Evaluation of greenhouse gas emissions in a Miscanthus sinensis Andersson-dominated semi-natural grassland in Kumamoto, Japan

Yo Toma, Toshihiko Yamada, Fabián G. Fernández, Aya Nishiwaki, Ryusuke Hatano, J. Ryan Stewart

Research output: Contribution to journalArticlepeer-review

1 Scopus citations

Abstract

Increasing greenhouse gas emissions from anthropogenic activities continue to be a mounting problem worldwide. In the semi-natural Miscanthus sinensis Andersson; grasslands of Aso, Kumamoto, Japan, which have been managed for thousands of years, we measured soil methane (CH4) and nitrous oxide (N2O) emissions before and after annual controlled burns. We estimated annual soil carbon (C) accumulation, and CH4 and N2O emissions induced by biomass burning in 2009 and 2010, to determine the impacts of this ecosystem and its management on global warming. Environmental factors affecting soil CH4 and N2O fluxes were unknown, with no effect of annual burning observed on short-term soil CH4 and N2O emissions. However, deposition of charcoal during burning may have enhanced CH4 oxidation and N2O consumption at the study site, given that emissions (CH4: −4.33 kg C ha−1 yr−1, N2O: 0.17 kg N ha−1 yr−1) were relatively lower than those measured in other land-use types. Despite significant emission of CH4 and N2O during yearly burning events in early spring, the M. sinensis semi-natural grassland had a large annual soil C accumulation, which resulted in a global warming potential of −4.86 Mg CO2eq ha−1 yr−1. Consequently, our results indicate that long-term maintenance of semi-natural M. sinensis grasslands by annual burning can contribute to the mitigation of global warming.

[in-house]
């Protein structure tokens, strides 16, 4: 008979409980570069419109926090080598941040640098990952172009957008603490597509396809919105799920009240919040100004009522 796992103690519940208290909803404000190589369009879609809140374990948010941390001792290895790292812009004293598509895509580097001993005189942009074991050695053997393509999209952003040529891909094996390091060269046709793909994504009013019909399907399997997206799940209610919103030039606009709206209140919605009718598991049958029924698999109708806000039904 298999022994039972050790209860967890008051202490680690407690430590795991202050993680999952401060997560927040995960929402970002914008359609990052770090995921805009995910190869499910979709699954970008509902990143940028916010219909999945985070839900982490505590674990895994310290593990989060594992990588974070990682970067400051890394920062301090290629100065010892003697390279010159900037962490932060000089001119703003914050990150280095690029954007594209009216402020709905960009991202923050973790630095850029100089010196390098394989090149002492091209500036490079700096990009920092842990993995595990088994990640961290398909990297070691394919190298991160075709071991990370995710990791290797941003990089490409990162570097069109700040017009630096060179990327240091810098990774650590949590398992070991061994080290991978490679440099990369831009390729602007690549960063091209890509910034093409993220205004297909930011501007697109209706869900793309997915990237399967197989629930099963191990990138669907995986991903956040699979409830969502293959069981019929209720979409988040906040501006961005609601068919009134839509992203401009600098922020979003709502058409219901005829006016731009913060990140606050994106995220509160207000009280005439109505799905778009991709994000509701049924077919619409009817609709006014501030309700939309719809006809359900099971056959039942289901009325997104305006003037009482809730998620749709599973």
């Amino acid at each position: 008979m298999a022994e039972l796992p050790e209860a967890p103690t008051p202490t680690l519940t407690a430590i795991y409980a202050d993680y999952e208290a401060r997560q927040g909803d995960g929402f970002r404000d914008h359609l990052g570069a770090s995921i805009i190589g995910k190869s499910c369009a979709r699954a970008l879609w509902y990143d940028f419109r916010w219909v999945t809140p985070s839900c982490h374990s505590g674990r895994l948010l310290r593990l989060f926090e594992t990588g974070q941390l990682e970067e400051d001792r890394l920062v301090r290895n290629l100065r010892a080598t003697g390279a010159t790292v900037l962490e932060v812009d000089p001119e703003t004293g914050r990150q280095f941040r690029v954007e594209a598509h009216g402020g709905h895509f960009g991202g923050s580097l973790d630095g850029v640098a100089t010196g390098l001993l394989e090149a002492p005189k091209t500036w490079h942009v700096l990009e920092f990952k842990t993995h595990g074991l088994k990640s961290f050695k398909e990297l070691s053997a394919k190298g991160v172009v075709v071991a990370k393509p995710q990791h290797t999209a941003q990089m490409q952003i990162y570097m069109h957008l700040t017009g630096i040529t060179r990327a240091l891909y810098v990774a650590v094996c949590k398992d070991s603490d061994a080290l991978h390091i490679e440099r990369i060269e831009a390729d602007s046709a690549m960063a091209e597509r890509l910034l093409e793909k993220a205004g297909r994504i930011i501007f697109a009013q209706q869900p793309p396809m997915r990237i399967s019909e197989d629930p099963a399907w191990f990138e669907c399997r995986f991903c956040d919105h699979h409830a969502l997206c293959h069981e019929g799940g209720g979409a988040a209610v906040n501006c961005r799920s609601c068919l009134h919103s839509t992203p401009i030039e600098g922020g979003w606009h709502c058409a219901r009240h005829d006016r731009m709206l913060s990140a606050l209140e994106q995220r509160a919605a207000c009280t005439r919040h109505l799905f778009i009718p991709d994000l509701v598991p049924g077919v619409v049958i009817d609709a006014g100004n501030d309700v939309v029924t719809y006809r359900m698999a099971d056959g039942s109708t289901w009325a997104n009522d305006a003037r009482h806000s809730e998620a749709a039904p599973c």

Original languageEnglish (US)
Pages (from-to)80-89
Number of pages10
JournalSoil Science and Plant Nutrition
Volume62
Issue number1
DOIs
StatePublished - Jan 2 2016

Keywords

  • Burning
  • global warming potential
  • greenhouse gas emission
  • semi-natural grassland
  • soil C sequestration

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